Mutations in weed plants aren’t very common, but when they do happen, it can be a shocker. If you do happen to find a mutant growing among your pot plants, don’t panic. In most cases, simply get rid of the effected plant and you’ll be fine. Here are six of the most common genetic abnormalities that occur to cannabis and how to spot them.
Polyploidism Extra Genes on a Cannabis plant
Typically, cells contain two sets of chromosomes and are referred to as diploid. They inherit one set from each of their parents. However, when cells mutate, they can become polyploid and have more than two sets of genetic markers.
Polyploid pot plants sometimes produce more THC and bigger yields, but none have yet been bred to do this on a regular basis. I recommend leaving experimentation with mutating pot plants to expert breeders and growing healthy non-mutant varieties for personal use.
Variegation—Albino Weed Plant
Some genes control your plant’s production of chlorophyll—the pigment that makes them green. When a mutation switches these genes “off,” the plant will appear white with albinism. While interesting to look at and photograph, this mutation will cause the plant to cease growing because it can no longer absorb light. Kill ’em when you find ’em.
Whorled Phyllotaxy—Three Leaves From a Node On a Cannabis Plant
Some plants are trifoliate, meaning they suffer from a deformity or mutation in which three cotyledons emerge from the first node instead of the usual two. This condition usually only affects plants in the earliest stages of life, and they tend to discontinue the weird behavior as they mature (ie. after the fifth set of nodes or so).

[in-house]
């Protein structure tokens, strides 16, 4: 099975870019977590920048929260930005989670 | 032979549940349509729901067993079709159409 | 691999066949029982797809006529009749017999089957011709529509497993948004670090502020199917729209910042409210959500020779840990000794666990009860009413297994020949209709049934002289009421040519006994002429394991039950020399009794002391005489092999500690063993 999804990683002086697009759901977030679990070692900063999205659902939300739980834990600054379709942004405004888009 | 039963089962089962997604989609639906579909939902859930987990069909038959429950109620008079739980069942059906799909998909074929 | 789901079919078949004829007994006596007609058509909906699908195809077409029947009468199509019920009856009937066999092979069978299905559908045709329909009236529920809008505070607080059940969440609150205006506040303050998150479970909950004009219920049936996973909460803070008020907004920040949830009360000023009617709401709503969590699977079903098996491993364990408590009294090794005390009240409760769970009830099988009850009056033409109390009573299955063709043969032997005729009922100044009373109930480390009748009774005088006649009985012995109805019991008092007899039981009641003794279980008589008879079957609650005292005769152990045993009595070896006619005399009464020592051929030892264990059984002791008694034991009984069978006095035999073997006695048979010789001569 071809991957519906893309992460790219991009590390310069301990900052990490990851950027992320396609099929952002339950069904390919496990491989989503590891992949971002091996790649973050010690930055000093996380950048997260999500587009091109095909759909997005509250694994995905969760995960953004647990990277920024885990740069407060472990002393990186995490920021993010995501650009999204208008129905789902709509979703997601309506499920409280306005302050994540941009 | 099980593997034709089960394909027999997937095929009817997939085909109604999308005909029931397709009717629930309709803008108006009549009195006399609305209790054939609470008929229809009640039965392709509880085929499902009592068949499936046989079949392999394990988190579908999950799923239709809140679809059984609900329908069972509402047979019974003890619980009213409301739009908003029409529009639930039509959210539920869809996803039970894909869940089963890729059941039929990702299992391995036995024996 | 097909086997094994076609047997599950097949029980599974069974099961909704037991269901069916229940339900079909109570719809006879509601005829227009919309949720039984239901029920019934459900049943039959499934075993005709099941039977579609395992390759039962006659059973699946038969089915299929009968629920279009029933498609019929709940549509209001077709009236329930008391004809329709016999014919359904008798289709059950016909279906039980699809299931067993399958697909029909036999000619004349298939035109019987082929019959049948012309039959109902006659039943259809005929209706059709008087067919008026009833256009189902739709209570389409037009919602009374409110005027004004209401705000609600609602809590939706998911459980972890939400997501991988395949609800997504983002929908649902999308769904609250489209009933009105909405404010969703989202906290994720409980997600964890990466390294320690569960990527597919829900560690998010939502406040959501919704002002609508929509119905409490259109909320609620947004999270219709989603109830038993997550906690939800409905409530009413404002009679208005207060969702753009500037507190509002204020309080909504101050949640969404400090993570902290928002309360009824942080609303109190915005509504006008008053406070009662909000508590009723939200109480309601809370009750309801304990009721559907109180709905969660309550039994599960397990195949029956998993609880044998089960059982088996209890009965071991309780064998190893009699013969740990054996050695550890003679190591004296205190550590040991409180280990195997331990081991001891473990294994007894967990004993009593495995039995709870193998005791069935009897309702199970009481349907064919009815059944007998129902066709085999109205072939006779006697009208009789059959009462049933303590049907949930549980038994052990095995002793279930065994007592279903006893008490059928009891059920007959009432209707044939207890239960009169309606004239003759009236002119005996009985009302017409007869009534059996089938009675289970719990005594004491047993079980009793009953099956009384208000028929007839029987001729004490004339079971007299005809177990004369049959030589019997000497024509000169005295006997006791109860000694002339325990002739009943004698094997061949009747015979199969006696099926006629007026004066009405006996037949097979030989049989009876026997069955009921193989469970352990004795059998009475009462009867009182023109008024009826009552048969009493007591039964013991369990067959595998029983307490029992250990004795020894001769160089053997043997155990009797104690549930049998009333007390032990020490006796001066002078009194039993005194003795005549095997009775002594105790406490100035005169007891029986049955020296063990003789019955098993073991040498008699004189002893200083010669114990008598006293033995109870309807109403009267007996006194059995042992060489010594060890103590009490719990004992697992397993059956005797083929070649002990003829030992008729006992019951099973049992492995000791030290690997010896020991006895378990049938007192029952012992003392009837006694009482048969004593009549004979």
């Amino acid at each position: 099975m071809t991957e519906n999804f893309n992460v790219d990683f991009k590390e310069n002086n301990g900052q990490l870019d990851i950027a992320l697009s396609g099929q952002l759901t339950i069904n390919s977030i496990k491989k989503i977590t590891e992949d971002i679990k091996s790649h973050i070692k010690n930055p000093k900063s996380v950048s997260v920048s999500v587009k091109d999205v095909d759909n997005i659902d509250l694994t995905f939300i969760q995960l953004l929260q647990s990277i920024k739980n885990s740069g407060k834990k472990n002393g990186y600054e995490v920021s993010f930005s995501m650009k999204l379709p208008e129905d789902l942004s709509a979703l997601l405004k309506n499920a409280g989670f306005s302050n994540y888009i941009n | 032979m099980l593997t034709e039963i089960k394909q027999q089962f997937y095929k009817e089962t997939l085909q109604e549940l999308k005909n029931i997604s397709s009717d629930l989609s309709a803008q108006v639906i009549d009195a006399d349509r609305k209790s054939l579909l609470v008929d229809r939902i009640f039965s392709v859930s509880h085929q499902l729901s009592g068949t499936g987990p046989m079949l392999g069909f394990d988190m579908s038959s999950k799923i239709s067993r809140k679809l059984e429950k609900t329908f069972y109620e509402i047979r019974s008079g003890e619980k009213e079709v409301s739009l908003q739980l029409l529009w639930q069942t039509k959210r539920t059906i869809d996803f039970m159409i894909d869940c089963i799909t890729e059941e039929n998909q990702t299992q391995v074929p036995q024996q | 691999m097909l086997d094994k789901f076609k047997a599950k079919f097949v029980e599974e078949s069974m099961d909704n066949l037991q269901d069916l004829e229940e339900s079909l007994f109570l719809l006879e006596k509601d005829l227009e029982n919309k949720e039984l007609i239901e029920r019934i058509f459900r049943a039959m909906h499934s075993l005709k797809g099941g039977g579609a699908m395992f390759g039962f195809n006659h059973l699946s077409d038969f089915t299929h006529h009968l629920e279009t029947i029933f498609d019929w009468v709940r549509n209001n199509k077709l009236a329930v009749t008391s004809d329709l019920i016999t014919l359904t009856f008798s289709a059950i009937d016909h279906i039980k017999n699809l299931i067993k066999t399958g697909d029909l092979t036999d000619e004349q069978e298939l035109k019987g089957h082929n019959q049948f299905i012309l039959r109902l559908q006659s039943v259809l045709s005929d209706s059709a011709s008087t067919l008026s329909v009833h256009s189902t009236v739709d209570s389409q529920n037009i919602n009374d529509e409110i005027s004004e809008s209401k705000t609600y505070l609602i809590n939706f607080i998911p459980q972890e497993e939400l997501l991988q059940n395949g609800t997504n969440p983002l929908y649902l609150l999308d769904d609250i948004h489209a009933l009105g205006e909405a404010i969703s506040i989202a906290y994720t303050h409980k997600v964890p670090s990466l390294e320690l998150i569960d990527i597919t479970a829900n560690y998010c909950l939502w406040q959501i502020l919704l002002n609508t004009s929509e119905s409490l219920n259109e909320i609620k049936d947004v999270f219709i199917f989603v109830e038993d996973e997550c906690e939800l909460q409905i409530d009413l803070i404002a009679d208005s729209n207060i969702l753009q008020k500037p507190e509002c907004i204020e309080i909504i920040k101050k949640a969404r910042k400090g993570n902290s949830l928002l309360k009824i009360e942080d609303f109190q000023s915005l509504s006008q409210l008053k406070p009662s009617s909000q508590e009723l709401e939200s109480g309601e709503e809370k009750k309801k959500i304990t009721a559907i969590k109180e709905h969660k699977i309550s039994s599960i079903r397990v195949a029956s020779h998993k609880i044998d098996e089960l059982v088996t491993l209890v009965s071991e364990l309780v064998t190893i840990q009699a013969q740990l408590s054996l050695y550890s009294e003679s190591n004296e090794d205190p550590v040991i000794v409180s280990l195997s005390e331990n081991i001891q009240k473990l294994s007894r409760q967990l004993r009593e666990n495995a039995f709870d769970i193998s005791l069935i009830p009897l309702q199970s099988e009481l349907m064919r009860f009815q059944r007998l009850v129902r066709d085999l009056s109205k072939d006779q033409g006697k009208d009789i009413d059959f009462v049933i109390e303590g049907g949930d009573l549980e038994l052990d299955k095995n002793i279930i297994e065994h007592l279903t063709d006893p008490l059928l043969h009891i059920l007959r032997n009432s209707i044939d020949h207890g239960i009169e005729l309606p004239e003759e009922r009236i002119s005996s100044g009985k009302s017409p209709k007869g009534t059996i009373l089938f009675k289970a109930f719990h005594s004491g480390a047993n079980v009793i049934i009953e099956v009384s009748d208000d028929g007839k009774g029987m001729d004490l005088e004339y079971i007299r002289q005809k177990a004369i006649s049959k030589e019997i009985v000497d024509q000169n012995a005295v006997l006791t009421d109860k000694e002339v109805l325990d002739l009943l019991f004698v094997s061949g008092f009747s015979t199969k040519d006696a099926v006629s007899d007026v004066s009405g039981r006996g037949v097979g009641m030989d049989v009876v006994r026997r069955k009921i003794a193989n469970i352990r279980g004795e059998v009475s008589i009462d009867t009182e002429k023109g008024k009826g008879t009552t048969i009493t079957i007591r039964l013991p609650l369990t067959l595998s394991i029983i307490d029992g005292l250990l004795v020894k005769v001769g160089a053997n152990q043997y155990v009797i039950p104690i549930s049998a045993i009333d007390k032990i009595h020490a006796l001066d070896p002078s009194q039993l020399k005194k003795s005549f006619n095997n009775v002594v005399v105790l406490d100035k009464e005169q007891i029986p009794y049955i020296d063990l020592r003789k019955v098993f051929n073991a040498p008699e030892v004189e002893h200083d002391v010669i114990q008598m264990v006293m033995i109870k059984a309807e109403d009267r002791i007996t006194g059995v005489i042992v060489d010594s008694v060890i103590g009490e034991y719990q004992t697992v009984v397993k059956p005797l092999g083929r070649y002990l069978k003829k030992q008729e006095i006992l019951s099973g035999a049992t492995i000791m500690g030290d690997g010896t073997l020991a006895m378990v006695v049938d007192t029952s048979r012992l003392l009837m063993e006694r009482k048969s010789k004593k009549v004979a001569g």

Keep in mind however that trifoliate plants, or those with whorled phyllotaxy, tend to exhibit more hermaphroditic behavior and are also much more likely to turn out to be males when flowered. Best to get rid of them.
Polyembryonic Weed Seeds—One Seed, Two Plants
When two or more embryos emerge from one egg, or seed, this is called polyembryony. You may also know this phenomenon better as “having twins.”
You can try to separate the seedlings from each other but it’s a delicate operation. If you can get them apart, including the twin tap roots, plant them in separate containers to avoid having them compete with each other for space and nutrients.
Buds Growing From Leaf Petioles on a Cannabis Plant
Normally, buds only form at the nodes where the leaf petioles meet the plant stems. In some rare cases, a mutation causes flowers to grow out of the base of the leaves.
You might think this could increase your yield, but in actuality, the buds are quite small and will compete with your larger flowers for nutrients. You can pluck these leaves off and continue to grow your plant, or get rid of it altogether.